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OPINION | A Letter to Girls in Bihar School Who Were Assaulted for Protesting Sexual Harassment

The girls, who are students at the Kasturba Gandhi Balika Vidyalaya (KGBV), had reportedly resisted the attempts by some local boys to harass them.

Marya Shakil | CNN-News18maryashakil

Updated:October 9, 2018, 11:49 AM IST
OPINION | A Letter to Girls in Bihar School Who Were Assaulted for Protesting Sexual Harassment
Illustration by Mir Suhail/ News18.com

My Brave Sisters,

I have seen you feel empowered. I have seen your bicycles competing with cars and buses on the streets of Bihar. You had given me that ‘have-won-the-world’ smile every time I asked you what a bicycle means to your dreams and aspirations. You taunted patriarchy and fought for your right to education. Your mothers, like mine, fought mindsets on giving priority to education to girls and it is important what many of them couldn’t achieve, you and I must.

Today, one incident has made me fear if this is the beginning of a reverse cycle. About 250 kilometres away from the state capital, in Triveniganj, a mob thrashed you mercilessly in the school premises till 30 of you landed in the hospital. All because you were trying to fight off a group of boys who tried to sexually harass you.

What happened at Kasturba Gandhi Balika Vidyalaya (KGBV) in Supaul has only reinforced that Bihar is slipping between the fault lines. The fault lines that say a woman’s freedom and empowerment has to be within confines and boundaries.

You were in a safe zone. Don’t let anyone tell you otherwise. You were in your school playground. The principal and school teachers should have protected you. They should have called the police immediately. Instead, they stood shamelessly when a mob indulged in their definition of justice. The school betrayed your trust in them.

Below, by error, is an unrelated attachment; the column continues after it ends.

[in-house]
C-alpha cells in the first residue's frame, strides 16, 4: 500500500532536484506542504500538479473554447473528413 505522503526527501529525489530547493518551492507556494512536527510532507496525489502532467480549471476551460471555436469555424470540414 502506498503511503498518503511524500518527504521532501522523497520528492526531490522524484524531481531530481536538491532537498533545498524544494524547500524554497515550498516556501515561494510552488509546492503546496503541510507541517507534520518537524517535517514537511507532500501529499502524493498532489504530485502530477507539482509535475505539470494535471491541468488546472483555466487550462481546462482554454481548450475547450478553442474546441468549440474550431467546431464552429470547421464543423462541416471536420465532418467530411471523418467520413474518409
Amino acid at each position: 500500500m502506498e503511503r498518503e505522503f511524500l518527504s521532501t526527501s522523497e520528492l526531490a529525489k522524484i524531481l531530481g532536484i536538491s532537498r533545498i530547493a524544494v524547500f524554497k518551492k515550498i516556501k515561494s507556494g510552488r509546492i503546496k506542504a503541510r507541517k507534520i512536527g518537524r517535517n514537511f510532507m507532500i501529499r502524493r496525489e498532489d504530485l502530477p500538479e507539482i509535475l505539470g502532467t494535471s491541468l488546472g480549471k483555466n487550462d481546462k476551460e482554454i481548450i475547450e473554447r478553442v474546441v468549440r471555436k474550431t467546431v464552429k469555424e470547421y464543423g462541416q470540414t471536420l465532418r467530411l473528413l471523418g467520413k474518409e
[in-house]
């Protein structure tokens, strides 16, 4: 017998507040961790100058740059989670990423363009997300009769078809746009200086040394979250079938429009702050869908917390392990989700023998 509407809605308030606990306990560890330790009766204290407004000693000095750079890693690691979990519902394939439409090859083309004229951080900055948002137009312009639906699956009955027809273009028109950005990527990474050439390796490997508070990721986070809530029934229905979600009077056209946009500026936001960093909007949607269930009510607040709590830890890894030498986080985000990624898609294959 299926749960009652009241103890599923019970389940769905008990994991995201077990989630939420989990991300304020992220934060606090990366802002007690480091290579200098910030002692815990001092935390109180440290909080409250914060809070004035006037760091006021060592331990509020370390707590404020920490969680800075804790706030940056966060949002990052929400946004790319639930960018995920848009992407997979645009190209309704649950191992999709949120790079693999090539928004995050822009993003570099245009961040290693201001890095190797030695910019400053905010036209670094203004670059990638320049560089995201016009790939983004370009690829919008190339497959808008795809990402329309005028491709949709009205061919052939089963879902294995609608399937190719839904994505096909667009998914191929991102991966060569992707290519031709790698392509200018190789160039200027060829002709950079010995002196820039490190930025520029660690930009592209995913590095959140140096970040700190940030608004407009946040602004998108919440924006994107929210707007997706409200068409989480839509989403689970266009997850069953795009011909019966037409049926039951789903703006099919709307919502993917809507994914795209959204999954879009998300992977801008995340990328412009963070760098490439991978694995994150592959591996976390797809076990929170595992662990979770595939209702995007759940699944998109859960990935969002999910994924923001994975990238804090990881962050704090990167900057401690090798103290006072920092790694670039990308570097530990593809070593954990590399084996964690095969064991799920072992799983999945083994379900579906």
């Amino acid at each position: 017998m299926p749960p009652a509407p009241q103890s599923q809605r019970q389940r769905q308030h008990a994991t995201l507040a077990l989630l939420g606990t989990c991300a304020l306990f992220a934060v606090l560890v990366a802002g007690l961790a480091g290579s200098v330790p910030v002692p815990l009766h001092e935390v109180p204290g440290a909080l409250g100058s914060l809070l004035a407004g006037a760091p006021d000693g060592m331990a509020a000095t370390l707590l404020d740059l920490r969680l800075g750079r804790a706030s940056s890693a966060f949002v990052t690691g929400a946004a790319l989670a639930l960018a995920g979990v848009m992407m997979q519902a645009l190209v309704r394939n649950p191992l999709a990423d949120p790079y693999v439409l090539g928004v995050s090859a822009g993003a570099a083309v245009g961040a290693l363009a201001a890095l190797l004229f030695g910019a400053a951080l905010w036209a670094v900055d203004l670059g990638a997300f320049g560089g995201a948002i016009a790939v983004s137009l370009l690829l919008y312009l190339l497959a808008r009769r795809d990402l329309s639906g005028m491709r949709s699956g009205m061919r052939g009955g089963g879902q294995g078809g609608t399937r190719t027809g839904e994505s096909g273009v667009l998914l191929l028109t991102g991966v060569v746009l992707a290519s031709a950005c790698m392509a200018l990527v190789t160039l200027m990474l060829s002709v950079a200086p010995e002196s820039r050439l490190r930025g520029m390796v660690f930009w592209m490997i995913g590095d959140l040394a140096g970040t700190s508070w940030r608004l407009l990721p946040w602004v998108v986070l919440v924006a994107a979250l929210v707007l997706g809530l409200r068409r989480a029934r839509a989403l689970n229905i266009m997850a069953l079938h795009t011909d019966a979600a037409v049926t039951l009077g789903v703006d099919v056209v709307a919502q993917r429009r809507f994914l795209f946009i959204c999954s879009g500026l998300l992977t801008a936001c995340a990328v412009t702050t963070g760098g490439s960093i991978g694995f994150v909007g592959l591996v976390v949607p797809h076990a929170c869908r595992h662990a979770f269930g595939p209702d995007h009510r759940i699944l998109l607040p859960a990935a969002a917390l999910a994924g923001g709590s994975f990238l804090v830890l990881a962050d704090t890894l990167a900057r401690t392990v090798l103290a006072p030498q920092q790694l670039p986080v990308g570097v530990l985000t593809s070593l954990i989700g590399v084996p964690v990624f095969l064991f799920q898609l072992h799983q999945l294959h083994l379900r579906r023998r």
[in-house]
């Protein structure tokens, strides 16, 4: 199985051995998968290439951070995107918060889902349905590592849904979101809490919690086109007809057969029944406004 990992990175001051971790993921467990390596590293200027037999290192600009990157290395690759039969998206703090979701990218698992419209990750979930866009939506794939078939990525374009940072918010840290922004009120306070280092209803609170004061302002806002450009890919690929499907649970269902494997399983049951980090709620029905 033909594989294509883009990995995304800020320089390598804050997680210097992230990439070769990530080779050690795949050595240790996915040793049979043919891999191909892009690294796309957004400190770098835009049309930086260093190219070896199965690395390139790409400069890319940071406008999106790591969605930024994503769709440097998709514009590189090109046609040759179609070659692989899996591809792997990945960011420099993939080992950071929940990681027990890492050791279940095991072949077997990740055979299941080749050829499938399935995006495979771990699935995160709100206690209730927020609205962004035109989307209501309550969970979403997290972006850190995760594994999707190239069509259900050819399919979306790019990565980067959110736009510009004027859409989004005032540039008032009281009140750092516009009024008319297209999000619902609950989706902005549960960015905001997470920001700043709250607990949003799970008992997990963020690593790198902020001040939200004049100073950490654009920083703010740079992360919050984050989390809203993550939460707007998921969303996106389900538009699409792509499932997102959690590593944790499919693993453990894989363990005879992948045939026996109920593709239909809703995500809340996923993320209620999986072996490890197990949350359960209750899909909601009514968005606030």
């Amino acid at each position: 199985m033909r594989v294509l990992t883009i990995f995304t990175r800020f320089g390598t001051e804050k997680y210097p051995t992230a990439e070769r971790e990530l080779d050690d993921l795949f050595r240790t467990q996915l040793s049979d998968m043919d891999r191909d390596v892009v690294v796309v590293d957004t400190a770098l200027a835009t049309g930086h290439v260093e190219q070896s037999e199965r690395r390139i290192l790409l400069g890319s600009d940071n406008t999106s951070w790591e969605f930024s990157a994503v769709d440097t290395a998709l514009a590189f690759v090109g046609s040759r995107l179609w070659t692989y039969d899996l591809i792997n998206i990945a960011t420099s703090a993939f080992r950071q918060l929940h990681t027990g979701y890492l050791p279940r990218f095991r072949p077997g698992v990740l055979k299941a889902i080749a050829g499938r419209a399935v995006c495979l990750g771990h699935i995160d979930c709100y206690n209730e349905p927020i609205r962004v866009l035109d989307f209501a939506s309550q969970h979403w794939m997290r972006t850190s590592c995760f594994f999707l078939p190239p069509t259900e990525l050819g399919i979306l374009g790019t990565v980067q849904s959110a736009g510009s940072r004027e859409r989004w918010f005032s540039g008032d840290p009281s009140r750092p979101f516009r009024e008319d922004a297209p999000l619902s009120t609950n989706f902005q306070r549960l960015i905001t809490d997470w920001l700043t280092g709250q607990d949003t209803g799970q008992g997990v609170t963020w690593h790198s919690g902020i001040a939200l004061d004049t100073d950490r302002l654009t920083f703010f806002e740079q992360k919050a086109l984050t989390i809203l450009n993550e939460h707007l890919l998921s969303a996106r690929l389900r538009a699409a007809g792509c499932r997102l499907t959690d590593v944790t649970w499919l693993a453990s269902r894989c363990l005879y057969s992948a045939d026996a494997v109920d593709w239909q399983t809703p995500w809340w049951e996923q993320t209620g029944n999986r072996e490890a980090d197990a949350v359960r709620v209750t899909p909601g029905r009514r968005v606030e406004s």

This is symptomatic of the larger decline in Bihar. The rising crime in the state and the Chief Minister losing control over the law and situation. Chief Minister Nitish Kumar has failed the women and minorities of the state.

The Muzaffarpur shelter home horror is still fresh in our minds. Bihar has witnessed unprecedented communal violence making 17 percent Muslims in the state stare at an uncertain future.

In 2015, when I was touring the state as part of the election coverage, many women had backed the ban on alcohol. In a deeply feudal Bihar, where the 46.6 percent women voters were often perceived as political appendages to their husbands, there were many voices. It was a refreshing change. The sense of safety and security of women was palpable. I was glad that my state was witnessing a radically new social order.

At one point, Bihar’s social indices and the government schemes were making all of us feel proud as a Bihari. Nitish Kumar was seen as the unstoppable Chief Minister on way to becoming the Prime Minister. Things have changed and the decline is visible.

The CM stopped at giving cycles and forgot safety and security are a priority as well. He forgot that with every tenure of his, expectations were high because women of Bihar had emerged as a caste neutral constituency. They spoke their minds. Their assertion in fact made the Chief Minister come up with prohibition in Bihar, a ban he lifted three years later.

Today, it feels like the good old days of Bihar are all but over.

Even in what was called a ‘jungle raj’ in Bihar, when I was growing up there, the only fear that my parents had were about my security while going and returning from school. I was safe inside the school premises. I speak from a position of privilege. I remember how evening outings after college was a big ‘No’ as my parents would fear for mine and my sisters’ security.

But here’s the thing, you did no wrong. You defended yourself and refused to get defeated. The boy’s lewd comments aren’t acceptable. It takes courage to point out the ills and defects of the society. And I have to tell you that I am proud of each and every one of you. You have condemned misogyny with one act of yours. Your actions have a magnetic force to it. It will set an example of how to deal with boys who don’t respect women.

My heart aches to write this open letter, but you should know it takes special courage to do what you did.

Onward and Upward.


Marya Shakil

A fellow Bihari

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